Saturday, March 28, 2009

gold laden presence
preferred alternative to
bin laden presence
[Written on 2/25/08]

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"War On Terror" Rebranded As "Overseas Contingency Operations" (Telegraph/UK)

Though it is not something I have spoken of very often, I did not like the term "war on terror" coined by President Bush's administration because it was too vague. A better term as I see it would have been a "war on terrorists" or "war on terrorism." But having said that, the term "overseas contingency operations" is even vaguer still and what will happen when{1} your greater blurring of distinctions gets us attacked again by terrorists re-emboldened by evidence that you do not take their thread to national security with the seriousness it deserves??? Will the attacks on our soil still be "overseas contingency operations" or will you attempt to re-euphemize things once again to an even more vague terminology like "non-overseas domestic contingency containment operative protocols" or whatever???

For reasons that should be obvious to the reader, I will despite my not liking the term "war on terror" continue to use it much as I will continue to stand by my assertion that water boarding as the CIA did it -which differed from how the Japanese in WWII and others who have utilized it have done it{2}- is not torture when the term "torture" is properly understood.{3} Pound sand President Obama, words do not change their meanings at your mere whim.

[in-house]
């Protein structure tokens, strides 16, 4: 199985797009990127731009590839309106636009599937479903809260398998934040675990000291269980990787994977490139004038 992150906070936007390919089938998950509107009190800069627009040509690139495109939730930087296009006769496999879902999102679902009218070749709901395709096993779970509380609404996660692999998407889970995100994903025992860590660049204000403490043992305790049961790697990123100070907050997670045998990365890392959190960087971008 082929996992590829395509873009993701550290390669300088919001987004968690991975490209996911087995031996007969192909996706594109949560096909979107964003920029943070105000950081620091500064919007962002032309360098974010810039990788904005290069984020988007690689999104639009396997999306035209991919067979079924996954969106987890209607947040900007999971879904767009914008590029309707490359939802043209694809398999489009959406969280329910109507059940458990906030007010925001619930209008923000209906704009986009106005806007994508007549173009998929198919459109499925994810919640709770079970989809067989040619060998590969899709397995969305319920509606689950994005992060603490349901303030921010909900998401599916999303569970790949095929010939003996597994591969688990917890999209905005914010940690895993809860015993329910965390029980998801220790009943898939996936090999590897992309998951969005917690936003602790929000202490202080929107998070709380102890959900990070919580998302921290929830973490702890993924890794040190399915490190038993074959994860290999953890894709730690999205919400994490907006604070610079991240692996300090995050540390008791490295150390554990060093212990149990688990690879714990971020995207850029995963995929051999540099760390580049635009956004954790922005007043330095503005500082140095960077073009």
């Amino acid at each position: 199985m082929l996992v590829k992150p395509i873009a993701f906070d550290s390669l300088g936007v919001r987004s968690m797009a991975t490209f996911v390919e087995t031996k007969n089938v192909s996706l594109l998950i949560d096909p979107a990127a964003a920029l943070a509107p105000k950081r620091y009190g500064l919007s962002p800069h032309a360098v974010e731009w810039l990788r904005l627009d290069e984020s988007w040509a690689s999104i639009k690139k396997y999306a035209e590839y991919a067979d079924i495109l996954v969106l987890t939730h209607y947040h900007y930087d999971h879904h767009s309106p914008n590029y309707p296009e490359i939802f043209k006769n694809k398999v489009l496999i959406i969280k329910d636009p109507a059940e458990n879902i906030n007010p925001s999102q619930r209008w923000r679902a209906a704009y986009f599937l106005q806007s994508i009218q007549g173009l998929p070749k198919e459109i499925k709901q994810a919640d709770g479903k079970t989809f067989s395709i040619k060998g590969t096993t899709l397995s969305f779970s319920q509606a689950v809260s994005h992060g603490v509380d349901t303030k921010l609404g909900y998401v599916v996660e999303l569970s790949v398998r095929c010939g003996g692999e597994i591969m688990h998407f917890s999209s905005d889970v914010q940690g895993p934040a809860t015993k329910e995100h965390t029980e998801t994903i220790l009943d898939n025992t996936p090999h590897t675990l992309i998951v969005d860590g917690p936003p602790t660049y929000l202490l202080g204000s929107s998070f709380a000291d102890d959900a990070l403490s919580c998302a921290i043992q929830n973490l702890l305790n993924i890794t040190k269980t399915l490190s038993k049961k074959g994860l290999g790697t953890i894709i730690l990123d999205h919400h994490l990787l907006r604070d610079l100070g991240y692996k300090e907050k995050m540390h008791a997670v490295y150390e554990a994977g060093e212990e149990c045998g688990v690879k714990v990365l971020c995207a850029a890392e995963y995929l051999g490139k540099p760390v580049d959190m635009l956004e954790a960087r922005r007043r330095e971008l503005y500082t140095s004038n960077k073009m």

Notes:

{1} Yes I said "when and not if" because within the next four years or however long President Obama occupies the White Hizzouse we will be attacked again.

{2} I commented on this matter most recently in this posting from yesterday:

Points to Ponder on Waterboarding and Distinctions With a Difference (circa March 27, 2009)


My point in the above thread material was not to take a position one way or the other but only to point out that there is a distinction with a difference in various methods of what is called "water boarding" and while some methods would fit the criteria for torture properly defined, others (such as the CIA's method) would not whatever one happens to think about it personally.

{3} On Torture and General Norms of Theological Interpretation --Parts I-III (circa October 13, 2006)

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Friday, March 27, 2009

Points to Ponder:
(On Waterboarding and Distinctions With a Difference)

[Prefatory Note: I decided for the sake of not making the original posting today overlong to run it in a day or two and preface it with this material. -ISM]

It is rather disingenuous to not note that there are a variety of ways of doing water boarding and that the method the US government has used is in certain respects markedly different than what the Japanese and others have done. The failure of this article to note the differences (and also to claim that the method is torture) is profoundly disappointing for a source which is supposed to present a neutral point of view. As someone else correctly noted "[t]his article... is taking sides in a controversial issue while simplifying the nuances of that issue."...